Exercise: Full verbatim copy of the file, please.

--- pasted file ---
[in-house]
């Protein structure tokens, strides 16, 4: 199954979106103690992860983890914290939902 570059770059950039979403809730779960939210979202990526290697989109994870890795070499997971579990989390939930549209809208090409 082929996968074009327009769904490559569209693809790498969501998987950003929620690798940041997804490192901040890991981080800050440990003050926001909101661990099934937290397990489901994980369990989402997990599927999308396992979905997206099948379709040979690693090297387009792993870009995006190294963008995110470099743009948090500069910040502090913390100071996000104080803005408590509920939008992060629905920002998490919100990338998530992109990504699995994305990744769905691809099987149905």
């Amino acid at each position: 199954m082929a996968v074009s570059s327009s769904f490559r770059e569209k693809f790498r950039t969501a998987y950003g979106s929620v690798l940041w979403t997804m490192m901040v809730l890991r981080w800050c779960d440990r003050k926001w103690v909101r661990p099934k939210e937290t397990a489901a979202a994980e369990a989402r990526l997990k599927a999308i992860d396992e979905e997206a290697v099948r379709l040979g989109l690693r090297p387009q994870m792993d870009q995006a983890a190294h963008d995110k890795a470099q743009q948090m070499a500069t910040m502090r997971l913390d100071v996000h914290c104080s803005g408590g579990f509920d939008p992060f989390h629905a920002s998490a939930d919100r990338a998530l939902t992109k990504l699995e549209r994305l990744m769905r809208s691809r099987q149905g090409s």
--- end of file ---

[in-house]
């Protein structure tokens, strides 16, 4: 199954979106103690992860983890914290939902 570059770059950039979403809730779960939210979202990526290697989109994870890795070499997971579990989390939930549209809208090409 082929996968074009327009769904490559569209693809790498969501998987950003929620690798940041997804490192901040890991981080800050440990003050926001909101661990099934937290397990489901994980369990989402997990599927999308396992979905997206099948379709040979690693090297387009792993870009995006190294963008995110470099743009948090500069910040502090913390100071996000104080803005408590509920939008992060629905920002998490919100990338998530992109990504699995994305990744769905691809099987149905």
């Amino acid at each position: 199954m082929a996968v074009s570059s327009s769904f490559r770059e569209k693809f790498r950039t969501a998987y950003g979106s929620v690798l940041w979403t997804m490192m901040v809730l890991r981080w800050c779960d440990r003050k926001w103690v909101r661990p099934k939210e937290t397990a489901a979202a994980e369990a989402r990526l997990k599927a999308i992860d396992e979905e997206a290697v099948r379709l040979g989109l690693r090297p387009q994870m792993d870009q995006a983890a190294h963008d995110k890795a470099q743009q948090m070499a500069t910040m502090r997971l913390d100071v996000h914290c104080s803005g408590g579990f509920d939008p992060f989390h629905a920002s998490a939930d919100r990338a998530l939902t992109k990504l699995e549209r994305l990744m769905r809208s691809r099987q149905g090409s």